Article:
5. Establish policy instruments and agencies that are designed around each category of small business, which require very different sorts of intervention
6. Develop an outcomes rather than an activity based approach in all financial and non-financial support provided to small business
7. Assess all government measures and support mechanisms by the number of jobs created and the economic value added, channelling the majority of funds and resources where they have the greatest impact
8. Make a clear distinction between support and funding of survivalist businesses (which arguably should be overseen by the Department of Social Development) and those of high growth-potential (gazelle) businesses
9. Motivate for an army of business mentors to be established that are made available to small business incubators
10. Compress existing instruments for small business support at national, provincial and local government levels into one nationally directed but locally delivered set of instruments and agencies
11. Establish one-stop small business service centres or help desks in each municipality staffed by trained personnel from SARS, SEFA, CIPC and SEDA to speed up business registrations and handling of tax queries, finance applications and requests for support
12. Keep the department’s bureaucracy to a minimum and outsource the bulk of support and implementation work to the private sector
13. Create a Red Tape Reduction Unit, following the example of the Western Cape Provincial Government, with a mandate to root out wasteful and pointless regulations that strangle small business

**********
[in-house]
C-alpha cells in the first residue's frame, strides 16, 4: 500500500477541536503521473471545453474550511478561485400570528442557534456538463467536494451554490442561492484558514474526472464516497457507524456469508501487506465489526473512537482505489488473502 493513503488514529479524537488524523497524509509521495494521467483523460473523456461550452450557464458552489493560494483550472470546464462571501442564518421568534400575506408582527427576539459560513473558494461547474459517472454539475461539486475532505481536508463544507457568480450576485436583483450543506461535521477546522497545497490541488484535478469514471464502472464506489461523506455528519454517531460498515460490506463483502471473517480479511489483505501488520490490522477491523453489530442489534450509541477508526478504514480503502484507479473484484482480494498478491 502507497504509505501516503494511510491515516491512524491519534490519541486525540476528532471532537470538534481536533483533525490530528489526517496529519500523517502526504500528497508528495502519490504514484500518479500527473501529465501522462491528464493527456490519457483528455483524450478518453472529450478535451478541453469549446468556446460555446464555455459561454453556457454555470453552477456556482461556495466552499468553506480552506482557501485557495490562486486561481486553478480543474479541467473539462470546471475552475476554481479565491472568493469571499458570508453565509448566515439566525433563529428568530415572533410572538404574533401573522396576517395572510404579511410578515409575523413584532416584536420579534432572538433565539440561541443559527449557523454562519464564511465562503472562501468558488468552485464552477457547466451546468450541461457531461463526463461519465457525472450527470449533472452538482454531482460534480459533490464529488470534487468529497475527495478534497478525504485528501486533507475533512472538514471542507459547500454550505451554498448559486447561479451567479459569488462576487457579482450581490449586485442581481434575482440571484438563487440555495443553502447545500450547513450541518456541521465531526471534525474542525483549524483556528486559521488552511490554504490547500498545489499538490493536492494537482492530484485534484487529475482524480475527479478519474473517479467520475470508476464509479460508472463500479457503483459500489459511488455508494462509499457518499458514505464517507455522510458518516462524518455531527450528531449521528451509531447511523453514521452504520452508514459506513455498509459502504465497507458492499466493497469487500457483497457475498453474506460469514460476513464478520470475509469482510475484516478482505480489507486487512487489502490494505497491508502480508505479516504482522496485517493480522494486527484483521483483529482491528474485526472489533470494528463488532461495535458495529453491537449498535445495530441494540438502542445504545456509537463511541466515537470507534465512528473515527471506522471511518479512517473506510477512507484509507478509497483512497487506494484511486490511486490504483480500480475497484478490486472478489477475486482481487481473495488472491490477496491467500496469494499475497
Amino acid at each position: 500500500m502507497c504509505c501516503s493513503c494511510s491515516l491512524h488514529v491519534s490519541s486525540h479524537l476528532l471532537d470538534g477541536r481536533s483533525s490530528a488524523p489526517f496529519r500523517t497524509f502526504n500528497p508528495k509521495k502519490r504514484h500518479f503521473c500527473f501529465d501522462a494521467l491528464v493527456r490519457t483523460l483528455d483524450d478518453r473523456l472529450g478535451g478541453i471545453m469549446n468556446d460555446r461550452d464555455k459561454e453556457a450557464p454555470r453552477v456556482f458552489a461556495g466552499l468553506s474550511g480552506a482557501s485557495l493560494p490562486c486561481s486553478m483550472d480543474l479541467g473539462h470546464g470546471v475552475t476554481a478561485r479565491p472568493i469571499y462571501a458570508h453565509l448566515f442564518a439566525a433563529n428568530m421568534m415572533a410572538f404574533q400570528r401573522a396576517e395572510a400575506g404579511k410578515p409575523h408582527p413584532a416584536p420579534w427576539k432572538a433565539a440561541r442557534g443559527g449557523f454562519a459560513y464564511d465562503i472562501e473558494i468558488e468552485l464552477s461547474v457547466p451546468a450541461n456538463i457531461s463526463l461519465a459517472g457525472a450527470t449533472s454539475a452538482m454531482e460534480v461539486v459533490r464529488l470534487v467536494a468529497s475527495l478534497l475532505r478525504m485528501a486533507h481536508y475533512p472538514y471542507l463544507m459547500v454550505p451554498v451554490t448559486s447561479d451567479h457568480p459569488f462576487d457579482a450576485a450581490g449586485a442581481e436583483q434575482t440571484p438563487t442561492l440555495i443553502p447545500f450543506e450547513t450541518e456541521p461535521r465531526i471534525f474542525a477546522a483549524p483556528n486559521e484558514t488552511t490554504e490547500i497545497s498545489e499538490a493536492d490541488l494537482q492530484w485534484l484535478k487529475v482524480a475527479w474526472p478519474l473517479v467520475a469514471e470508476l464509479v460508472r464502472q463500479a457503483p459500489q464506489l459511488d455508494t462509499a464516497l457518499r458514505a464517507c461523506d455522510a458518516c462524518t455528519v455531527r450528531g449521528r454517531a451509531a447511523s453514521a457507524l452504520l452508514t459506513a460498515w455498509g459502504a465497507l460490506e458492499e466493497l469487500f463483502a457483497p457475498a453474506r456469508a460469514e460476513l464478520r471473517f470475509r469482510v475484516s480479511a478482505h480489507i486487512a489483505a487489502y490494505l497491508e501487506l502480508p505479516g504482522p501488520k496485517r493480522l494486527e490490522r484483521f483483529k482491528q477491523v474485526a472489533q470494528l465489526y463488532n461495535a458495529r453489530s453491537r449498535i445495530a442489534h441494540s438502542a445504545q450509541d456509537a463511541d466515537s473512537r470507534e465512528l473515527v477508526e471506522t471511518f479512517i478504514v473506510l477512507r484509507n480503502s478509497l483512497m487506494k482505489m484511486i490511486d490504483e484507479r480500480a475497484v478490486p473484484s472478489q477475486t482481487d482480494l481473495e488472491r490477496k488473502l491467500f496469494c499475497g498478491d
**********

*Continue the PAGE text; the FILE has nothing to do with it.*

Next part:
14. Review the Labour Relations Act with the aim of easing regulations on small business
15. Review the recommendations of the Human Resource Development Council’s Enabling Entrepreneurship Technical Task Team, March 2014, on introducing entrepreneurship into the school, FET and higher education curriculum
16. Review the SiMODiSA Start Up position paper of June 2014 which is possibly the most comprehensive research-based study yet produced of how to accelerate the growth of small and medium sized enterprises
DA launches the DA National Small Business Tour
Over the next three months, my deputy Henro Kruger and I will be visiting every province in the country conducting oversight visits to assess the state of small business in South Africa. We will be visiting government-run small business support centres, including SEDA and SEFA offices and local and provincial government departments and agencies. We will meet with small business owners, local chambers of commerce, representatives of small businesses in townships and per-urban areas, as well as rural South Africa which is sorely neglected as a source of innovation and entrepreneurship.
The tour will enable us to form a picture of the needs of small business, and to show business owners that the DA is the party of small business, enterprise and job creation. As proof of this, we can point to the Western Cape which under a DA-run governments shows the country’s lowest unemployment rate at 22% compared to the national rate of 34%.
We will report on cases where business owners are facing difficulties or are being hampered by red tape, bullying unions or big companies that refuse to include them in their supply chains.
When we uncover corruption, tendrepreneurs and contracts for pals we will expose them. Crony capitalism is the antithesis of the Open Opportunity Society for All espoused by the DA.
We look forward to sending in a regular flow of stories and case studies which you in the media can use to inform your audiences about how implementing DA policies will lead to the economic future we dream about, but which under ANC rule remains just a dream.